Richemont wins two year legal fight against Tradekey

After a three year long investigation, which resulted in a lawsuit being filed against online business-to-business online marketplace, Swiss luxury giant Compagnie Financiére Richemont has been ruled the victor. The presiding judge

granted Richemont a ‘permanent injunction’ against Tradekey for consciously promoting and selling a number of counterfeit products on its website.

Richemont wins important battleRichemont wins two year legal fight against Tradekey in their campaign against counterfeit goods

In August 2011, Tradekey published a press statement on its site which explains the company’s dedication to ‘promote fair competition’ on its site. It also explains the site continuous perseverance to ‘preventing trading of fake and replica products, services, and brands with intellectual property.’ However during the investigation, spearheaded by Susan Kayser partner at Jones Day and representative of the plaintiffs, it was discovered that Tradekey had more than 6,000 unauthorized sellers promoting replicas of Richemonts' products, and that the company was intentionally helping sellers advertise and deliver large quantities of knock offs. At one point, the Richemont investigator asked a employee point blank if Tradekey had a “problem” with selling counterfeit products to other companies, to which the employee answered “it did not” and concluded that the company hold the “replica industry” accountable for a “whole lot of revenue.”

The Californian federal court ruled that Tradekey had “actively promoted and facilitated the sale” of forged goods by selling memberships to its site, which in turn give new members tips on how to market their products. The judge therefore ruled Tradekey accountable for “contributory trademark infringement” and banned the site from “permitting, allowing or facilitating customers, users or members of” and its partner websites from posting or displaying listings to “buy, sell, manufacture or distribute products bearing the plaintiffs marks.” The injunction granted also included the disuse of search-engines to show any of the luxury company’s bands and prevents Tradekey from using brand names as “key words, ad words or any other type of metadata.” The judge also stated that the company was not allowed to give out advice to any outside parties on “how to create or post listings for products” that contain Richemont brands, logos or marks. The federal court ordered Tradekey to introduce new “procedure to ensure compliance” with the new injunction and that the company must submit written evidence of their compliance, as well as guarding its site against future counterfeiters.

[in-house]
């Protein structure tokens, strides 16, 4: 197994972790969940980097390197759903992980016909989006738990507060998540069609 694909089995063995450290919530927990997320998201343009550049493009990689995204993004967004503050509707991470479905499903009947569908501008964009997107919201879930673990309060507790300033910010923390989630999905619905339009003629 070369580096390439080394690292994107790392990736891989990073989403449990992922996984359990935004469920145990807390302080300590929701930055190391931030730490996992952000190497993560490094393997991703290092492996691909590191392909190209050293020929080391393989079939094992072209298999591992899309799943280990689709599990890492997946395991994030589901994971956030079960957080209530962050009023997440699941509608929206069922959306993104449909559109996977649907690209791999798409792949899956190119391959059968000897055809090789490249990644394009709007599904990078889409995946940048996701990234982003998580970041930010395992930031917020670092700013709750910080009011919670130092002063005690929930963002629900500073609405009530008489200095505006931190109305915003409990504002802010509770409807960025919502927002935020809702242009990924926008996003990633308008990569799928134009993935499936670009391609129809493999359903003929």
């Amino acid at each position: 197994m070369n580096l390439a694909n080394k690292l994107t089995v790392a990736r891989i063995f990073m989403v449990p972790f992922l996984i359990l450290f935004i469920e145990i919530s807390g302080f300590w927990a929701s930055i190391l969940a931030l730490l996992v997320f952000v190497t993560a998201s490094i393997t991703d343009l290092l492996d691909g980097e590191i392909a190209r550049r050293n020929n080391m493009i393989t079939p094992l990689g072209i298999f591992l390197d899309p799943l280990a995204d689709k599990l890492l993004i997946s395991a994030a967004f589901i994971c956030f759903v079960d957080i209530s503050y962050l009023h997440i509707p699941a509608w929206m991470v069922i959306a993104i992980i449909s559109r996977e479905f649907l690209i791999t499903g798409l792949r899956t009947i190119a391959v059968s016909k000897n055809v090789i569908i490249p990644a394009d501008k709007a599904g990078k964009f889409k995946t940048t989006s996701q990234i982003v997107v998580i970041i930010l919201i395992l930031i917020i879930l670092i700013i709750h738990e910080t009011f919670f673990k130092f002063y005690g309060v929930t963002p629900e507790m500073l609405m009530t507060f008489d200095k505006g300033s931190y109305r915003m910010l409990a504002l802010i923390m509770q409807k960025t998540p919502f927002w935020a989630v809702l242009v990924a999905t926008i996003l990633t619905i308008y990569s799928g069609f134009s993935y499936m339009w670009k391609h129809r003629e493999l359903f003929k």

Kayser stated that the goal of their lawsuit “was to protect consumers worldwide,” and show that holding websites can be held accountable for selling counterfeits: “They cannot hide their head in the sand and wait to be tapped on the shoulder,” Kayser argues. The winning of this lawsuit also had an impact on brands and third-party websites, like eBay or Alibaba, the largest business-to-business marketplace website. Whilst eBay sells its products straight to its consumers, Tradekey sells its goods in bulk to businesses, making vital for Richemont to be able to hold the company accountable for ‘contributory infringement’. Roxanne Elings, a partner at Davis Wright Tremaine LLP, specialized in trademark law and brand protection believes that this case ruling may “change the landscape” and how online counterfeiters run their operations. Elings argues that this case settlement shows a “prevailing attitude,” and reinforced the notion that online marketplaces need to have a system in place to look out for counterfeits and replicas being sold on their sites.

Earlier this year Richemont won a lawsuit against Chinese own company, Nangen Technology and were awarded 100 million dollars in damage by a New York federal court. However, as in the previous court ruling, this financial compensation is considered a 'symbolic gesture,' because it will be almost impossible to piece together the money from such a large and widespread grid of operators. What is most important to Richemont is being able to prevent and interrupt the counterfeiters line of work. Due to the courts ruling in Richemonts' favor, a number of websites will be shut down and the verdict stops these sites from being found on search engines, like Google or Yahoo. The judged also ordered all social network sites to remove any advertisements they have from these websites.

Counterfeiting is a big issue in the luxury industry, especial in the watch market. It is estimated by the Worlds Customs Organization that counterfeiting is a 600 billion dollar crisis, with between five and seven percent of all goods sold on the global market are in fact counterfeits. According to Swiss group Fondation de la Haute Horlogerie, approximately one billion dollars are lost each year to counterfeit producers.

Image: Chloé


Related news